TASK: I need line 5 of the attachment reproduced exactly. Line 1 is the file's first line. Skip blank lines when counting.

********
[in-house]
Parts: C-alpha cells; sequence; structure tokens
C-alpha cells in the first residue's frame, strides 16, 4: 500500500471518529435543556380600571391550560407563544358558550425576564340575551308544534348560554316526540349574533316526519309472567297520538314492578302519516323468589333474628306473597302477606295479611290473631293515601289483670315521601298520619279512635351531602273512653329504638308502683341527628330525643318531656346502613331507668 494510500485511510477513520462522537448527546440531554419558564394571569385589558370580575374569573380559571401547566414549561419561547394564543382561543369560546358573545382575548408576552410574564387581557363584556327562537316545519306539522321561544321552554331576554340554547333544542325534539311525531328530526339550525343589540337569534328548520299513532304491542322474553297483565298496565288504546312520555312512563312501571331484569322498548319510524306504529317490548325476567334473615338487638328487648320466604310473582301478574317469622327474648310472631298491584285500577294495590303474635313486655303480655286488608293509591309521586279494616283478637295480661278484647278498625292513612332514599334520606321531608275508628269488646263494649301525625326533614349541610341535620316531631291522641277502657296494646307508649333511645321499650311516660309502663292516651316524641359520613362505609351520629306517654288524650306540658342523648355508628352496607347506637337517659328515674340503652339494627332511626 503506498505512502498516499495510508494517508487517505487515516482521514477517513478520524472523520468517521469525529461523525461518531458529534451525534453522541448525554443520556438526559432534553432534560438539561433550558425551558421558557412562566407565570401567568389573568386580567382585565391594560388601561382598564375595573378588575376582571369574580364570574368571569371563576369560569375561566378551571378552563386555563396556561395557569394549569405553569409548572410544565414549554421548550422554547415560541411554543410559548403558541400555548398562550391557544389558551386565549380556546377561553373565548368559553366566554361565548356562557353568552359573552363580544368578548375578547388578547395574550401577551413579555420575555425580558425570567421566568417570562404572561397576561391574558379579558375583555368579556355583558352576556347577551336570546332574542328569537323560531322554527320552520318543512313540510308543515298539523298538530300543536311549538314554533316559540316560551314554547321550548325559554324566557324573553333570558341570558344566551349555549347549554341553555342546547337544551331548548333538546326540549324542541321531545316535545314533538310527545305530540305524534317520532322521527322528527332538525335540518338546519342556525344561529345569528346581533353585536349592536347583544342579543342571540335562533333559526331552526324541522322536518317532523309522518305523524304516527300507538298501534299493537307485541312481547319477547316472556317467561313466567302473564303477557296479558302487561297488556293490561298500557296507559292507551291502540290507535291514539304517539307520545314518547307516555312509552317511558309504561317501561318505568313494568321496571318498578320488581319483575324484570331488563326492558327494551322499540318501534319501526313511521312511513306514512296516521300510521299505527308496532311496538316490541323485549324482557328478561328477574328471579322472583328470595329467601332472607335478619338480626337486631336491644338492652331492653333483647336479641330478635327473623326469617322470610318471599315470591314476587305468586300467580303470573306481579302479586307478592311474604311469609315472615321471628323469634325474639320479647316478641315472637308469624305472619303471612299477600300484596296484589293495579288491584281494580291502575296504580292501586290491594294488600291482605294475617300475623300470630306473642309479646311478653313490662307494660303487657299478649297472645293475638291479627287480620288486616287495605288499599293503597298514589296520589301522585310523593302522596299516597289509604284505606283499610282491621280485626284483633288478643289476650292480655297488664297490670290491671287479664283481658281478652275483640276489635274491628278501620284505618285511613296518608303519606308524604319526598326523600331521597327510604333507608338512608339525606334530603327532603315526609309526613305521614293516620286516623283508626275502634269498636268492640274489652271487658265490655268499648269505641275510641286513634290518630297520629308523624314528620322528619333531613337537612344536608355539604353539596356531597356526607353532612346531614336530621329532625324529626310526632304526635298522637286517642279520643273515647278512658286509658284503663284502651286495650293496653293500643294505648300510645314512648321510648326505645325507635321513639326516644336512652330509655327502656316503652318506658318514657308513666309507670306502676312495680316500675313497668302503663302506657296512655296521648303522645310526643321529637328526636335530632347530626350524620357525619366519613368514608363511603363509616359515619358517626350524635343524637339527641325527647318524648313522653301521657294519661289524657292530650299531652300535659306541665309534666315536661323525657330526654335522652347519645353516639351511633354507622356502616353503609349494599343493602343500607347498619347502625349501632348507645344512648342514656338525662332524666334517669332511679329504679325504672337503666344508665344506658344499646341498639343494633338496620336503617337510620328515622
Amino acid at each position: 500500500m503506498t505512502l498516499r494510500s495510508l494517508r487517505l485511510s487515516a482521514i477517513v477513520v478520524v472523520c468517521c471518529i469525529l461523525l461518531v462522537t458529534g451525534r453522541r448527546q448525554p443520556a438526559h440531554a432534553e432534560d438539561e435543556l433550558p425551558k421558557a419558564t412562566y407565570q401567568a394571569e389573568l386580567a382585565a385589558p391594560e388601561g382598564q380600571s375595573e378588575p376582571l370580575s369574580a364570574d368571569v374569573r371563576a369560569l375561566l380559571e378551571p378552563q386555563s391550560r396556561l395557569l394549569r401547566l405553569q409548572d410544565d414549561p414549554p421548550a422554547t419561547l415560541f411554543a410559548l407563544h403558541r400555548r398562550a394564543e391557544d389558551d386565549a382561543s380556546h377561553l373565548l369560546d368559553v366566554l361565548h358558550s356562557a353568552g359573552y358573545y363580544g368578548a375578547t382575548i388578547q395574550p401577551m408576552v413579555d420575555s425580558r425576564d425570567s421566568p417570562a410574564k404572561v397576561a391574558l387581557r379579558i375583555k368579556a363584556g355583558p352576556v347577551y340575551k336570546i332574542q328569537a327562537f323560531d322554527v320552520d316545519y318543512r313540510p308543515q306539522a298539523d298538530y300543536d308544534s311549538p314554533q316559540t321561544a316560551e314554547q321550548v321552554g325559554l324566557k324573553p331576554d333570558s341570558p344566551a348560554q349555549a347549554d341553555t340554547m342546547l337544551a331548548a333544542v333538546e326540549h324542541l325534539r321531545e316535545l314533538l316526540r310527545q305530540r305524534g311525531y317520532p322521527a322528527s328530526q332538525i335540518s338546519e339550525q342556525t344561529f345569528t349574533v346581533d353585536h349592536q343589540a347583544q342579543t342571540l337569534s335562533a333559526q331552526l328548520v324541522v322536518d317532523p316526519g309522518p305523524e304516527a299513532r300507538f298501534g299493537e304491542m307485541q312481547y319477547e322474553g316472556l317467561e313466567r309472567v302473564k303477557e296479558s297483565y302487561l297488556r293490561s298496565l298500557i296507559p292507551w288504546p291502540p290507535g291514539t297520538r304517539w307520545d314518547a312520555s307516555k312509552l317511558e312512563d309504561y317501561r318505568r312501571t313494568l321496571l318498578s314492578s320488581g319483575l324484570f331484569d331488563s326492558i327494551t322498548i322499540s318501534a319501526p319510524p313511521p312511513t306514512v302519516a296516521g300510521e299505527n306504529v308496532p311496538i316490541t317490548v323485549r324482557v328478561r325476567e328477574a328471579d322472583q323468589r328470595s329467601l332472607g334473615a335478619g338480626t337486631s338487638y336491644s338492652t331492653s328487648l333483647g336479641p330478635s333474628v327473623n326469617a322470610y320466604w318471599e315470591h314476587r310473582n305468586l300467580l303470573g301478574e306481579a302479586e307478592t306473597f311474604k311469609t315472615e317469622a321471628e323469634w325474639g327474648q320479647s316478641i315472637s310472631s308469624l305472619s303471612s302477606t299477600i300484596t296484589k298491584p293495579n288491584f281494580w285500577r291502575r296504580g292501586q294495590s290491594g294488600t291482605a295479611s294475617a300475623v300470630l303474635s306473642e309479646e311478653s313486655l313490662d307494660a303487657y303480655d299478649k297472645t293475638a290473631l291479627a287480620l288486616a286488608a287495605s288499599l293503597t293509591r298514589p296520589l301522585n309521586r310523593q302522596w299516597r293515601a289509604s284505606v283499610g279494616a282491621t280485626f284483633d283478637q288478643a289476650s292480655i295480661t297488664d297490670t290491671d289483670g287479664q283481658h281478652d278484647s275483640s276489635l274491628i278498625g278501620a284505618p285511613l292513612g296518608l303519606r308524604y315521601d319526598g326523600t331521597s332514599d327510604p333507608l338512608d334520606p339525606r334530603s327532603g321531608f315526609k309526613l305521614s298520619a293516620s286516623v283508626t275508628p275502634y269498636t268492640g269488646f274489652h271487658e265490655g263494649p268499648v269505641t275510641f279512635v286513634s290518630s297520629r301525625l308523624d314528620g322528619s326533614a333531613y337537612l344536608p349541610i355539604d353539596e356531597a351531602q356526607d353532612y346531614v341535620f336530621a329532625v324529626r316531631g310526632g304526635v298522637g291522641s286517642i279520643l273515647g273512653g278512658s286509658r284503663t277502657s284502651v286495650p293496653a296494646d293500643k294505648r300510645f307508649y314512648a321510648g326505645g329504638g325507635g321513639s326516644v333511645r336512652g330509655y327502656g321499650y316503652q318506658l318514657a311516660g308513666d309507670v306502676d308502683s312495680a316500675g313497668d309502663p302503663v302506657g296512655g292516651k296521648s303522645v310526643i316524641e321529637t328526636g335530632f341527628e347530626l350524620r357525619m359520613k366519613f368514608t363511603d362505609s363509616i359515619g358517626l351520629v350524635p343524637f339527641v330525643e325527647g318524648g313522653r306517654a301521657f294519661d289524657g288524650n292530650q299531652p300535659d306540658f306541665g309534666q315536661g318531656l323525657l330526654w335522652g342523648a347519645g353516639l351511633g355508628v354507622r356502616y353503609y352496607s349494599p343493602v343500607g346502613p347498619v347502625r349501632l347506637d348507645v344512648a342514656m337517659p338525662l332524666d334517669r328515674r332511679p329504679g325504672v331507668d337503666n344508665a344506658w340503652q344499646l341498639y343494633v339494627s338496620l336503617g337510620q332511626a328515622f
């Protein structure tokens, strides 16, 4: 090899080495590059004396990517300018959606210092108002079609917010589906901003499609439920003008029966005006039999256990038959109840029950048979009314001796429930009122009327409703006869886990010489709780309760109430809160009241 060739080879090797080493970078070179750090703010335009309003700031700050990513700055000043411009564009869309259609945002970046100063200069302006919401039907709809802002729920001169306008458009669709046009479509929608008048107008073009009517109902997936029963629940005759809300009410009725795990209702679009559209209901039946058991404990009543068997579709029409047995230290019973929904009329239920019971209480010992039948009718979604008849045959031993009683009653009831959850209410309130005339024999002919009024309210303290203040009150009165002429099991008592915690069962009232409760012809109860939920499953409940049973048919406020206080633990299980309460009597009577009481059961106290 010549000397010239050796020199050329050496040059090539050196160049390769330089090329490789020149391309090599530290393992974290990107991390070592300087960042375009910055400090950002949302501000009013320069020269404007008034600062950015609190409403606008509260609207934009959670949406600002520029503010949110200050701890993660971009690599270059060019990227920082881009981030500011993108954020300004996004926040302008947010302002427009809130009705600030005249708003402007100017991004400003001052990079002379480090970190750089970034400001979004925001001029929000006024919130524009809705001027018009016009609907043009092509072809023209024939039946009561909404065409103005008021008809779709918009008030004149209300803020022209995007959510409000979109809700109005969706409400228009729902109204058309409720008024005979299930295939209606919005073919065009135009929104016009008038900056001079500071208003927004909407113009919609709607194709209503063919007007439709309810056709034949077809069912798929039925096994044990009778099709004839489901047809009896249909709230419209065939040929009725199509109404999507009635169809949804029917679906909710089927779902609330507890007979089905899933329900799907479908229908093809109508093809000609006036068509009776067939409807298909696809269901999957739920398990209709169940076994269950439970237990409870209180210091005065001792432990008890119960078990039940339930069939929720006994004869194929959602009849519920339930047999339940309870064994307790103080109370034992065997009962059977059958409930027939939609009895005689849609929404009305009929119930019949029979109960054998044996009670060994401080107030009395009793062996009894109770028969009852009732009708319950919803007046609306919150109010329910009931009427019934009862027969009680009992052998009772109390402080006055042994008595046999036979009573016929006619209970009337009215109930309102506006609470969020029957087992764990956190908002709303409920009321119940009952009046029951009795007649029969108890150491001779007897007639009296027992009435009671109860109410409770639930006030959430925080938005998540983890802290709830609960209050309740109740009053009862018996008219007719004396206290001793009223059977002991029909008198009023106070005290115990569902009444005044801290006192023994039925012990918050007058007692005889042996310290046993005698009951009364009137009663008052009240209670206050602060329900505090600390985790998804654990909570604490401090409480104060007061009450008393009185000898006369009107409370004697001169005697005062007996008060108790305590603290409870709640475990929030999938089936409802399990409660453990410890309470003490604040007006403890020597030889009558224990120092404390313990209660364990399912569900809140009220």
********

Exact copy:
């Protein structure tokens, strides 16, 4: 090899080495590059004396990517300018959606210092108002079609917010589906901003499609439920003008029966005006039999256990038959109840029950048979009314001796429930009122009327409703006869886990010489709780309760109430809160009241 060739080879090797080493970078070179750090703010335009309003700031700050990513700055000043411009564009869309259609945002970046100063200069302006919401039907709809802002729920001169306008458009669709046009479509929608008048107008073009009517109902997936029963629940005759809300009410009725795990209702679009559209209901039946058991404990009543068997579709029409047995230290019973929904009329239920019971209480010992039948009718979604008849045959031993009683009653009831959850209410309130005339024999002919009024309210303290203040009150009165002429099991008592915690069962009232409760012809109860939920499953409940049973048919406020206080633990299980309460009597009577009481059961106290 010549000397010239050796020199050329050496040059090539050196160049390769330089090329490789020149391309090599530290393992974290990107991390070592300087960042375009910055400090950002949302501000009013320069020269404007008034600062950015609190409403606008509260609207934009959670949406600002520029503010949110200050701890993660971009690599270059060019990227920082881009981030500011993108954020300004996004926040302008947010302002427009809130009705600030005249708003402007100017991004400003001052990079002379480090970190750089970034400001979004925001001029929000006024919130524009809705001027018009016009609907043009092509072809023209024939039946009561909404065409103005008021008809779709918009008030004149209300803020022209995007959510409000979109809700109005969706409400228009729902109204058309409720008024005979299930295939209606919005073919065009135009929104016009008038900056001079500071208003927004909407113009919609709607194709209503063919007007439709309810056709034949077809069912798929039925096994044990009778099709004839489901047809009896249909709230419209065939040929009725199509109404999507009635169809949804029917679906909710089927779902609330507890007979089905899933329900799907479908229908093809109508093809000609006036068509009776067939409807298909696809269901999957739920398990209709169940076994269950439970237990409870209180210091005065001792432990008890119960078990039940339930069939929720006994004869194929959602009849519920339930047999339940309870064994307790103080109370034992065997009962059977059958409930027939939609009895005689849609929404009305009929119930019949029979109960054998044996009670060994401080107030009395009793062996009894109770028969009852009732009708319950919803007046609306919150109010329910009931009427019934009862027969009680009992052998009772109390402080006055042994008595046999036979009573016929006619209970009337009215109930309102506006609470969020029957087992764990956190908002709303409920009321119940009952009046029951009795007649029969108890150491001779007897007639009296027992009435009671109860109410409770639930006030959430925080938005998540983890802290709830609960209050309740109740009053009862018996008219007719004396206290001793009223059977002991029909008198009023106070005290115990569902009444005044801290006192023994039925012990918050007058007692005889042996310290046993005698009951009364009137009663008052009240209670206050602060329900505090600390985790998804654990909570604490401090409480104060007061009450008393009185000898006369009107409370004697001169005697005062007996008060108790305590603290409870709640475990929030999938089936409802399990409660453990410890309470003490604040007006403890020597030889009558224990120092404390313990209660364990399912569900809140009220």